Lunchflation is real — and office workers are feeling it

Lunch prices have shot up several dollars due to labor, supply chain, and inflation issues.

The return to the office has been difficult for several reasons — gas prices, readapting to being in public, putting on pants. But there’s another woe on the rise: lunchflation.

Lunchflation is real — and office workers are feeling it

As of February, restaurant prices were up 6.8% YoY, per the US Bureau of Labor Statistics. That’s the largest 12-month increase since 1981.

The culprits: Food and labor

The Producer Price Index for all food increased 14.3% between January 2021 and January 2022, while average hourly earnings among restaurant employees jumped 13.2%, per the National Restaurant Association.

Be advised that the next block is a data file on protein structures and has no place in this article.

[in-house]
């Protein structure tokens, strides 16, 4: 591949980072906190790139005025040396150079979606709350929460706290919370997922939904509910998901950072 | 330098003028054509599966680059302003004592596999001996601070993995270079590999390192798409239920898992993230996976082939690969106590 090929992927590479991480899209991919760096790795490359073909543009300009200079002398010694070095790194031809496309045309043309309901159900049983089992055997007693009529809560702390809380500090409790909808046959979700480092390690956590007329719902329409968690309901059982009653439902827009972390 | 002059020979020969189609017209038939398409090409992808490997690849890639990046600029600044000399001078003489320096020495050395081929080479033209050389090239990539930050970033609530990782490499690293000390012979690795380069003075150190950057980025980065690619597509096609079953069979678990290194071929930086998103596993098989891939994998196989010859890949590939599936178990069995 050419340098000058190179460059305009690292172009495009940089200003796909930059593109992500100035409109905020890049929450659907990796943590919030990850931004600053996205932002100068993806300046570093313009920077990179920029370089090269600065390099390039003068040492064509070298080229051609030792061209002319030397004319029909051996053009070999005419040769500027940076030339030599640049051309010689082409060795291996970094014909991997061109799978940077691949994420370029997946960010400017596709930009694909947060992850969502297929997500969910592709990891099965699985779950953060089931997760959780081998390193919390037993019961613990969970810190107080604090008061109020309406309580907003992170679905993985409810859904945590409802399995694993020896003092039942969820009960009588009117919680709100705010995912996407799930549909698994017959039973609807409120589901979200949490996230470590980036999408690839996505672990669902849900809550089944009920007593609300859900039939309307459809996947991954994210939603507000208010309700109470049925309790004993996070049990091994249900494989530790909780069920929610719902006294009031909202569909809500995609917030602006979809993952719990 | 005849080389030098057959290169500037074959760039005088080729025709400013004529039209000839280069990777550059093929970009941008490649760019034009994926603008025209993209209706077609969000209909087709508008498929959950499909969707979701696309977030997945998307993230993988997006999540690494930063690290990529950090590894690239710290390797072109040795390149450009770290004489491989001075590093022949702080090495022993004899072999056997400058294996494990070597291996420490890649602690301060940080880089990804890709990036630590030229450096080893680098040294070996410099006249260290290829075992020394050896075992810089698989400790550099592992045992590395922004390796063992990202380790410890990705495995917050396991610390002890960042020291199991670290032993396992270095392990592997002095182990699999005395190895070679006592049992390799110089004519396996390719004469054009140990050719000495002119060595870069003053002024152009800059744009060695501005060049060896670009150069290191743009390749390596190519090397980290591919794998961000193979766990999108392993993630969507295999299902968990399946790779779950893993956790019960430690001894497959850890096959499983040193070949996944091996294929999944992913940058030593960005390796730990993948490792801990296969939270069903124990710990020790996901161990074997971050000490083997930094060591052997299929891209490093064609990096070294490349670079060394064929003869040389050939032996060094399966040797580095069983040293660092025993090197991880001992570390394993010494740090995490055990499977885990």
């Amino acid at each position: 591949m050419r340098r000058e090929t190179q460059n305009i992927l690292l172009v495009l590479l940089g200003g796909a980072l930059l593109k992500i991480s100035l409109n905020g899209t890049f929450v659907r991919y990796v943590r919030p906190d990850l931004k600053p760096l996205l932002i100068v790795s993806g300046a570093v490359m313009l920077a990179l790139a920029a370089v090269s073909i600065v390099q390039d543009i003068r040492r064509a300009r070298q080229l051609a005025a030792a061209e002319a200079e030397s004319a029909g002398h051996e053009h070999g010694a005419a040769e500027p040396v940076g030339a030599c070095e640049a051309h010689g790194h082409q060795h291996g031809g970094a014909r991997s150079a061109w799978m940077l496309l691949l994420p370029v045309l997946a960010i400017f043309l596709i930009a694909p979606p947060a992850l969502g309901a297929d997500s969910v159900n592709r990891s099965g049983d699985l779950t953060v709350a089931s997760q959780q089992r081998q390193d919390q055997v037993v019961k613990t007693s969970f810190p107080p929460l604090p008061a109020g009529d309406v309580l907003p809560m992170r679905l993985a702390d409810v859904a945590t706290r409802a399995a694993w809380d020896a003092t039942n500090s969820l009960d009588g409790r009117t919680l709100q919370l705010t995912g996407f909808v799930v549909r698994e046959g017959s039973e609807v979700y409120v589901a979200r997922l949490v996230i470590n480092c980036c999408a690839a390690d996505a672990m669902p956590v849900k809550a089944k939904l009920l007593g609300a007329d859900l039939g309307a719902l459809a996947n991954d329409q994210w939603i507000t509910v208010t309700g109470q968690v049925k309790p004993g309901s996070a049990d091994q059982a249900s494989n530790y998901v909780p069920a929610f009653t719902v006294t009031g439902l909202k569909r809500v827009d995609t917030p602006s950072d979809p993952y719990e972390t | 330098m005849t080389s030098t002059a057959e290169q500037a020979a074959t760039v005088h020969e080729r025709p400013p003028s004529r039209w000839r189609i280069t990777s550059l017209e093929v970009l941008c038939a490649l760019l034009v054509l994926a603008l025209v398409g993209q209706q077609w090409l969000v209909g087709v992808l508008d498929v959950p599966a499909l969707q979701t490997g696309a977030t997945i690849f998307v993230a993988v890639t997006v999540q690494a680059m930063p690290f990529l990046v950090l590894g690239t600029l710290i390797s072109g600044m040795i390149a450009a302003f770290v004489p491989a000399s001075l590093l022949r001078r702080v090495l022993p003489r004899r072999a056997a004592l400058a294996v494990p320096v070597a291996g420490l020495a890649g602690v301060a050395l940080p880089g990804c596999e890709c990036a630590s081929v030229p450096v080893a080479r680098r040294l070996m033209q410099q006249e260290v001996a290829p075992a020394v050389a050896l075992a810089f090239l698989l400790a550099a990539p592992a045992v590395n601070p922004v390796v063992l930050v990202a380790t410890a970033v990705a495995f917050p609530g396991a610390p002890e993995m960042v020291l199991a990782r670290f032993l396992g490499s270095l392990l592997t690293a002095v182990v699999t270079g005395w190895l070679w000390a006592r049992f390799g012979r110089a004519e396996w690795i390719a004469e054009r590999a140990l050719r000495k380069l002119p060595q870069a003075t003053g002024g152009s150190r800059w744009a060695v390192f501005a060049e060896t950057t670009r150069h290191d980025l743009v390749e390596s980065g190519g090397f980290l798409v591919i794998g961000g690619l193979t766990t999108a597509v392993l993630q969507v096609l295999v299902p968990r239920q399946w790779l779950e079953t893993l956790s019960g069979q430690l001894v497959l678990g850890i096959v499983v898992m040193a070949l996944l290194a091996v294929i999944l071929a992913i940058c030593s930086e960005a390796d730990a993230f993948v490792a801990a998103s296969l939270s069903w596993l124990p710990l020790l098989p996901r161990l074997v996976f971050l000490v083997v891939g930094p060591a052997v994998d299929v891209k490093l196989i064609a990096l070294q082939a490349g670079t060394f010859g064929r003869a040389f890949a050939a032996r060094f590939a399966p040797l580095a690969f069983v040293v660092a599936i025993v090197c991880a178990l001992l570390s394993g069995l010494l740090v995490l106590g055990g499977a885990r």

Meanwhile, Starbucks announced in February it would have to accelerate its price hikes and cut marketing to make up for increased transportation costs and supply chain issues.

What does lunchflation feel like?

Payments company Square analyzed the cost of lunch staples in major US cities and found significant YoY increases.

  • Wraps: +18%
  • Sandwiches: +14%
  • Salads: +11%
  • Burgers: +8%

The Wall Street Journal spoke with workers who found their usual orders have increased by $4-$10.

Coupled with surging gas prices, expensive food is yet another reason some are hoping to return to remote work. Others lament they’re missing team-building opportunities because they can’t afford lunch out with colleagues.

And while a packed lunch is almost always cheaper than going out, grocery prices are up 8.6% YoY — also the largest increase since 1981.

BTW: CNBC has some grocery-saving tips, including meal planning to avoid waste and changing up your menu to cut back on pricey items.

Topics: Economy Food

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